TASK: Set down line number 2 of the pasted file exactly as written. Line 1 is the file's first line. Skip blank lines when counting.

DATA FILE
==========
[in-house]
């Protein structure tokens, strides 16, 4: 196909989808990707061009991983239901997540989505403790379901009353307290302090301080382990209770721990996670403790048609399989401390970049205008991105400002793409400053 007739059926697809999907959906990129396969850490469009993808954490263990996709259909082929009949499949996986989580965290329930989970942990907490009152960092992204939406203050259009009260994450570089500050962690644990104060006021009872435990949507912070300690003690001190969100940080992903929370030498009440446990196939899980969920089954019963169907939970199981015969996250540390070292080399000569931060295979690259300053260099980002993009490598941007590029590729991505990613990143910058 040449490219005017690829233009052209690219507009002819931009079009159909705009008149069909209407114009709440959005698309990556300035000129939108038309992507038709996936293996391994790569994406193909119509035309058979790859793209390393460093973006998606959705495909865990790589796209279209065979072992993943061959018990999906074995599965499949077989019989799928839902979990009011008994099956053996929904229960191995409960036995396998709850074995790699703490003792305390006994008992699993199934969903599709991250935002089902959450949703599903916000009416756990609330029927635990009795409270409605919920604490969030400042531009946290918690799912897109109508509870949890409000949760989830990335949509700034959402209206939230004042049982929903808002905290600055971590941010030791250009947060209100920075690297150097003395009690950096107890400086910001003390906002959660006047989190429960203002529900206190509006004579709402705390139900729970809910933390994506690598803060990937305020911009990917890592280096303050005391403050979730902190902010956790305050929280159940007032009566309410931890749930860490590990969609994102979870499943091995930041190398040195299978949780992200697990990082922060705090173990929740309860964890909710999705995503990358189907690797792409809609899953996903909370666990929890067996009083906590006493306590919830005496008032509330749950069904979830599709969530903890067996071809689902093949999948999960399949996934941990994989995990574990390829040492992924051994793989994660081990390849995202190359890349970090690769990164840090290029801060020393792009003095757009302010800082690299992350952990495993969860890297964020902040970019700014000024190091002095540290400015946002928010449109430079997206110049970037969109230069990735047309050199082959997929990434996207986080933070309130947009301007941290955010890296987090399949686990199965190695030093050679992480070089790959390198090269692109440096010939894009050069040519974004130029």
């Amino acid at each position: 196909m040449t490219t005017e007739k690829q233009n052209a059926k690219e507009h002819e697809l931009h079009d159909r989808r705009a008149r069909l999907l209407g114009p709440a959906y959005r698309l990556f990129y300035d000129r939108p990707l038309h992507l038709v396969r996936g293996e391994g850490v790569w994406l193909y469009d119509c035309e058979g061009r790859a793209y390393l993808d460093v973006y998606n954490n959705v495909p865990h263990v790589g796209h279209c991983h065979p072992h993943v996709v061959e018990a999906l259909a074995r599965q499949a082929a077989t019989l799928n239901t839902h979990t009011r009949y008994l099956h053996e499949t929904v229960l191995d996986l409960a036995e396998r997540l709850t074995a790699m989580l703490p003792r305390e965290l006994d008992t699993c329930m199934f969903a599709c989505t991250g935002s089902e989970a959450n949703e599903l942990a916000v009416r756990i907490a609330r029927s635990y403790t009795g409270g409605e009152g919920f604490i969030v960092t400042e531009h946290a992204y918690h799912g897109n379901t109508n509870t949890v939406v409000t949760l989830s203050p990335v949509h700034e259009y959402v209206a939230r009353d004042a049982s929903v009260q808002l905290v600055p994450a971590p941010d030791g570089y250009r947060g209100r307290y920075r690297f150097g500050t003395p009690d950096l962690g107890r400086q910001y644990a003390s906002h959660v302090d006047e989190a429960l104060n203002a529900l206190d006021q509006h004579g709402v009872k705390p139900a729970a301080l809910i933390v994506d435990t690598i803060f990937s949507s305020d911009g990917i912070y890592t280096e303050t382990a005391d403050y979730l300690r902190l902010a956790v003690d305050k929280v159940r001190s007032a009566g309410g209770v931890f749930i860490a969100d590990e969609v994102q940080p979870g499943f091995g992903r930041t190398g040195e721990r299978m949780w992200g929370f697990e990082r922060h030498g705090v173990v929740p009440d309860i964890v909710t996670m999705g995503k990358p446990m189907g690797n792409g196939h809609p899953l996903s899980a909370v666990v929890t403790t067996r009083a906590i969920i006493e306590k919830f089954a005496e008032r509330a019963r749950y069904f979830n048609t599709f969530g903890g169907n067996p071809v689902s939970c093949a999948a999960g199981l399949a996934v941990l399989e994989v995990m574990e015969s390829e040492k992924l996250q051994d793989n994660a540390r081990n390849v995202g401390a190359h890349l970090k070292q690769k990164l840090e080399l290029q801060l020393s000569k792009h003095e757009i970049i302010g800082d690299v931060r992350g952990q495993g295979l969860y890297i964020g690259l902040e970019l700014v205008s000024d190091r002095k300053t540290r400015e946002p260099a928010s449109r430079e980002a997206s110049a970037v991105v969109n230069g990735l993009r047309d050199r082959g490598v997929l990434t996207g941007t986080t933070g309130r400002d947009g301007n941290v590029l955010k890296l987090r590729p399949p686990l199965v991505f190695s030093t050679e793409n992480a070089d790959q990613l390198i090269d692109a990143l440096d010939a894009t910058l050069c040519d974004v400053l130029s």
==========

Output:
């Protein structure tokens, strides 16, 4: 196909989808990707061009991983239901997540989505403790379901009353307290302090301080382990209770721990996670403790048609399989401390970049205008991105400002793409400053 007739059926697809999907959906990129396969850490469009993808954490263990996709259909082929009949499949996986989580965290329930989970942990907490009152960092992204939406203050259009009260994450570089500050962690644990104060006021009872435990949507912070300690003690001190969100940080992903929370030498009440446990196939899980969920089954019963169907939970199981015969996250540390070292080399000569931060295979690259300053260099980002993009490598941007590029590729991505990613990143910058 040449490219005017690829233009052209690219507009002819931009079009159909705009008149069909209407114009709440959005698309990556300035000129939108038309992507038709996936293996391994790569994406193909119509035309058979790859793209390393460093973006998606959705495909865990790589796209279209065979072992993943061959018990999906074995599965499949077989019989799928839902979990009011008994099956053996929904229960191995409960036995396998709850074995790699703490003792305390006994008992699993199934969903599709991250935002089902959450949703599903916000009416756990609330029927635990009795409270409605919920604490969030400042531009946290918690799912897109109508509870949890409000949760989830990335949509700034959402209206939230004042049982929903808002905290600055971590941010030791250009947060209100920075690297150097003395009690950096107890400086910001003390906002959660006047989190429960203002529900206190509006004579709402705390139900729970809910933390994506690598803060990937305020911009990917890592280096303050005391403050979730902190902010956790305050929280159940007032009566309410931890749930860490590990969609994102979870499943091995930041190398040195299978949780992200697990990082922060705090173990929740309860964890909710999705995503990358189907690797792409809609899953996903909370666990929890067996009083906590006493306590919830005496008032509330749950069904979830599709969530903890067996071809689902093949999948999960399949996934941990994989995990574990390829040492992924051994793989994660081990390849995202190359890349970090690769990164840090290029801060020393792009003095757009302010800082690299992350952990495993969860890297964020902040970019700014000024190091002095540290400015946002928010449109430079997206110049970037969109230069990735047309050199082959997929990434996207986080933070309130947009301007941290955010890296987090399949686990199965190695030093050679992480070089790959390198090269692109440096010939894009050069040519974004130029």